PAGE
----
This is a sponsored post on behalf of Ontario Corn Fed Beef. Thanks for supporting the brands that help to keep the Crumb test kitchen running! All opinions are entirely my own, as always.
Winter took its sweet time coming along this year, but come it did, all snowy and blustery and cold.
And according to the 5-day forecast, it’s about to get even colder. Like, the kind of cold that will have me seriously considering quitting my job so I can move to Mexico for the next few months.
But since that’s not an option, I’m sticking with some serious comfort food therapy instead, starting with a big batch of slow-braised short ribs.
There’s something incredibly comforting about short ribs that have been simmered for hours until they’re literally falling off the bone. They’re tender and incredibly flavourful, and as a bonus, you get to suck on the bones when you’re done with everything else. (Well, assuming you like to suck on bones… I’m kind of weird like that.)
To get really amazing braised short ribs, you want to choose richly marbled meat, which is one of reasons I love Ontario Corn Fed Beef for this dish. All that lovely fat will keep the meat tender and moist, for that wonderfully comforting melt-in-your-mouth texture that a proper braise should have.
For this particular version, I’ve borrowed inspiration from Korean cuisine in a few ways.
First, I chose to use Korean-style ribs, which are cut thinly across the rib bones, instead of the European-style (also known as flanken) I normally buy, which are cut into thick blocks along the bone. Typically, Korean-style ribs are marinated and grilled, but since it’s not exactly grilling weather out there, I decided to braise them instead in a glossy dark sauce made with Korean-inspired flavours like dark soy, soju, ginger, gochujang paste and Asian pear.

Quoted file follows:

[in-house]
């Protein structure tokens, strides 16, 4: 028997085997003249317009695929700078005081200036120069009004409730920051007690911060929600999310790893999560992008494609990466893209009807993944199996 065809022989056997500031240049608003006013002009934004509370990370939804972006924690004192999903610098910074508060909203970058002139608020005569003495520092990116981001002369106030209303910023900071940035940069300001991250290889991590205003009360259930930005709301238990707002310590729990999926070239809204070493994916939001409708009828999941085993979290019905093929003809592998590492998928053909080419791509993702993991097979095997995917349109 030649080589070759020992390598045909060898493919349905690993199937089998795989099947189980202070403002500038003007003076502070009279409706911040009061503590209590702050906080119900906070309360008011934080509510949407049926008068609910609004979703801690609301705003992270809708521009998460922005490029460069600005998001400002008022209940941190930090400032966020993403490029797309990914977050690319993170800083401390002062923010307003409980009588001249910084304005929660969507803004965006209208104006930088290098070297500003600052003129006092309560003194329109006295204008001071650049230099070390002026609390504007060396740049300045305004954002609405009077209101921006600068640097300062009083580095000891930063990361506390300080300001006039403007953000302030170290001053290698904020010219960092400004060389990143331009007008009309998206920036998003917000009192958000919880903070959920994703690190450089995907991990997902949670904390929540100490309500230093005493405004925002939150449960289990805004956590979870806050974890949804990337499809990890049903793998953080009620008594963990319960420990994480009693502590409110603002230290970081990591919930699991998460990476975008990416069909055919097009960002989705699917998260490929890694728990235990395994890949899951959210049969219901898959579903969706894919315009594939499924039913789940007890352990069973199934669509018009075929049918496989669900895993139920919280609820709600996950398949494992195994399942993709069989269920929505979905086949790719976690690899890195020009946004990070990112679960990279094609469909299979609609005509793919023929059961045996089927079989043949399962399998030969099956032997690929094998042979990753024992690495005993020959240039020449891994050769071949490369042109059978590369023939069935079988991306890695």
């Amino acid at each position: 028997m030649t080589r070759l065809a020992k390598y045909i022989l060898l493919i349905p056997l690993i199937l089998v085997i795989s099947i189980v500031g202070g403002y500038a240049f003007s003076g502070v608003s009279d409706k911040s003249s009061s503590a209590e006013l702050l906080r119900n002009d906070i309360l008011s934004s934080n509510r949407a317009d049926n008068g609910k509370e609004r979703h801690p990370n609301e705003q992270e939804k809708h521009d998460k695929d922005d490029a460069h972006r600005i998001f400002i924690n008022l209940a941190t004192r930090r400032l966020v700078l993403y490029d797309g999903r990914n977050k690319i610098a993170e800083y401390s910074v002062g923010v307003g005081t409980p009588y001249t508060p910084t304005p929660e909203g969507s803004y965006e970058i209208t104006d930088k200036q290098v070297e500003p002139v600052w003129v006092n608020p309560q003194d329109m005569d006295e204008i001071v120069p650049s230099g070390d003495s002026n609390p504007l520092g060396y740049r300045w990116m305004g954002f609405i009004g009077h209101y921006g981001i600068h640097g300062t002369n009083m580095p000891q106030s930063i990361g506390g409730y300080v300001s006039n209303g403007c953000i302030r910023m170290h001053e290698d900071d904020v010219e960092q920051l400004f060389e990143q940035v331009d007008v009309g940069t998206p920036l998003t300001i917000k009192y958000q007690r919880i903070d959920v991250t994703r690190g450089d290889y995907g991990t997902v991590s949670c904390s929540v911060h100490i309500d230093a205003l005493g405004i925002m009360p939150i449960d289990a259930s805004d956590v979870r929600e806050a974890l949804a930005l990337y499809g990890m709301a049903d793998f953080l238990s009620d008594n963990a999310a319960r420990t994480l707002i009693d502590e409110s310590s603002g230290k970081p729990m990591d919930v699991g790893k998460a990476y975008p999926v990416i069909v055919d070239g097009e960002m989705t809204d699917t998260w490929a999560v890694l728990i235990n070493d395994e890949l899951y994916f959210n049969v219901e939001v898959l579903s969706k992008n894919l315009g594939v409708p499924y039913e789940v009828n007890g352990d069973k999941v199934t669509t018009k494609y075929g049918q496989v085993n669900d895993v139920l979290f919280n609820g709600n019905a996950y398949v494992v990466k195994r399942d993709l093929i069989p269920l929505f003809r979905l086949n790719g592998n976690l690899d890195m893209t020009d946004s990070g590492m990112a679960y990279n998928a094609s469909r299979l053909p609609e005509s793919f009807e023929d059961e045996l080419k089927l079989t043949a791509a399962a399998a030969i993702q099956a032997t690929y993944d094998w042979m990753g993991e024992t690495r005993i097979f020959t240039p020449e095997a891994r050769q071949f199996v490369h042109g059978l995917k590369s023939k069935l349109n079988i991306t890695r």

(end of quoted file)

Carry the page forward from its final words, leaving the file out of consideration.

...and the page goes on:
The end result is incredibly tender beef bathed in a deeply flavourful sauce that’s equal parts sweet, salty and slightly spicy. A few chunks of carrot and parsnip help to soak up all those delicious flavours, while a sprinkling of fresh green onion adds a touch of freshness.
All you need is a bowl of steamed rice, and you’ve got yourself a surefire cure for the winter’s-finally-here blues.
- 4 lbs Ontario Corn Fed Beef short ribs, cross-cut (Korean-style)
- 1 tbsp canola oil
- 2 cups water
- 1 cup brown sugar
- ¾ cup dark soy sauce
- ¼ cup soju (Korean rice liquor) or sake
- 2 tbsp gochujang paste
- 1 small Asian pear, peeled and diced (~½ cup)
- 6 garlic cloves, peeled and smashed
- 4 slices fresh ginger, cut ¼” thick
- 2 pieces star anise
- 2 large carrots, cut into 1” chunks
- 2 large parsnips, cut into 1” chunks
- Finely sliced green onion, for garnish
- Cooked white rice, for serving
- Heat the canola oil in a large Dutch oven set over medium-high heat. Pat the short ribs dry using paper towel. Working in batches so as not to overcrowd the pan, sear the ribs until they are very well browned, approximately 2-3 minutes per side. Transfer the ribs to a platter, and drain off all of the fat from the pan.
- Return the pan to the stovetop, and stir in the water, soy sauce brown sugar, soju and gochujang. Stir until smooth, and then add the pear, garlic, ginger and star anise. Nestle the ribs into the pan. (Depending on the size of your short ribs, they may not be completely covered by the braising liquid, but this is okay - as long as the liquid comes up about three quarters up, you’re fine.)
- Bring to a simmer over high heat, then reduce the heat to low and cover tightly. Simmer for 2 hours, stirring occasionally. Add the carrots and parsnips, and continue simmering until the ribs are very tender and falling off the bone, about 30 minutes longer.
- Using a slotted spoon, transfer short ribs and vegetables to a serving platter, and cover to keep warm.
- Skim off as much excess fat as you can from the sauce in the pan. Increase heat to medium-high, and bring to a boil. Cook until the sauce is glossy, thick and reduced to about 2 cups, about 8-10 minutes. Pour the sauce over the short ribs and sprinkle with green onion. Serve on a bed of steamed rice.